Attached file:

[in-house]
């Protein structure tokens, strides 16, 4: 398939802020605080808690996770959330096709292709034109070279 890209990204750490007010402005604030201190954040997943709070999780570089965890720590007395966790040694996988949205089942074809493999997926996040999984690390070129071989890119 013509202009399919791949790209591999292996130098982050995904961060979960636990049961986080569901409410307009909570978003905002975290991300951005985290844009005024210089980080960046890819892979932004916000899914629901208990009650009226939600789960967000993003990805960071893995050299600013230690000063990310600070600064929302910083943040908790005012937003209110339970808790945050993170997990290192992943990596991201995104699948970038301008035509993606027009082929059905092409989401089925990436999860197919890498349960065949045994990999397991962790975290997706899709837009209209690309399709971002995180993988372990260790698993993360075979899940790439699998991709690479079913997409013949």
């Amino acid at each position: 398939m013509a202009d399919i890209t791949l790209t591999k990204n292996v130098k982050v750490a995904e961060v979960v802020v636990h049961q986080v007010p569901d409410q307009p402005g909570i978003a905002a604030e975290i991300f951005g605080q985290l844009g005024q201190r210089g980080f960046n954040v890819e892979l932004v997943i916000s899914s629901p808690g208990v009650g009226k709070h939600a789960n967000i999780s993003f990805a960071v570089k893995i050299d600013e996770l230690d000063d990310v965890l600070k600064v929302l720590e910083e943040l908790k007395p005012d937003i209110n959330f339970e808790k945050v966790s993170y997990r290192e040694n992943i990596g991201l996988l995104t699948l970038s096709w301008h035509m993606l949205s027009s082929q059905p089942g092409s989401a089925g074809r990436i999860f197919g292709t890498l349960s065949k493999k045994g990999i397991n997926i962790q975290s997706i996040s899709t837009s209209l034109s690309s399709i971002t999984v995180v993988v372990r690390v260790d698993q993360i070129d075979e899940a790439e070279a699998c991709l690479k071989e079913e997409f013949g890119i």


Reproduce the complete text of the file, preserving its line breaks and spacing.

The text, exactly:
[in-house]
């Protein structure tokens, strides 16, 4: 398939802020605080808690996770959330096709292709034109070279 890209990204750490007010402005604030201190954040997943709070999780570089965890720590007395966790040694996988949205089942074809493999997926996040999984690390070129071989890119 013509202009399919791949790209591999292996130098982050995904961060979960636990049961986080569901409410307009909570978003905002975290991300951005985290844009005024210089980080960046890819892979932004916000899914629901208990009650009226939600789960967000993003990805960071893995050299600013230690000063990310600070600064929302910083943040908790005012937003209110339970808790945050993170997990290192992943990596991201995104699948970038301008035509993606027009082929059905092409989401089925990436999860197919890498349960065949045994990999397991962790975290997706899709837009209209690309399709971002995180993988372990260790698993993360075979899940790439699998991709690479079913997409013949």
């Amino acid at each position: 398939m013509a202009d399919i890209t791949l790209t591999k990204n292996v130098k982050v750490a995904e961060v979960v802020v636990h049961q986080v007010p569901d409410q307009p402005g909570i978003a905002a604030e975290i991300f951005g605080q985290l844009g005024q201190r210089g980080f960046n954040v890819e892979l932004v997943i916000s899914s629901p808690g208990v009650g009226k709070h939600a789960n967000i999780s993003f990805a960071v570089k893995i050299d600013e996770l230690d000063d990310v965890l600070k600064v929302l720590e910083e943040l908790k007395p005012d937003i209110n959330f339970e808790k945050v966790s993170y997990r290192e040694n992943i990596g991201l996988l995104t699948l970038s096709w301008h035509m993606l949205s027009s082929q059905p089942g092409s989401a089925g074809r990436i999860f197919g292709t890498l349960s065949k493999k045994g990999i397991n997926i962790q975290s997706i996040s899709t837009s209209l034109s690309s399709i971002t999984v995180v993988v372990r690390v260790d698993q993360i070129d075979e899940a790439e070279a699998c991709l690479k071989e079913e997409f013949g890119i």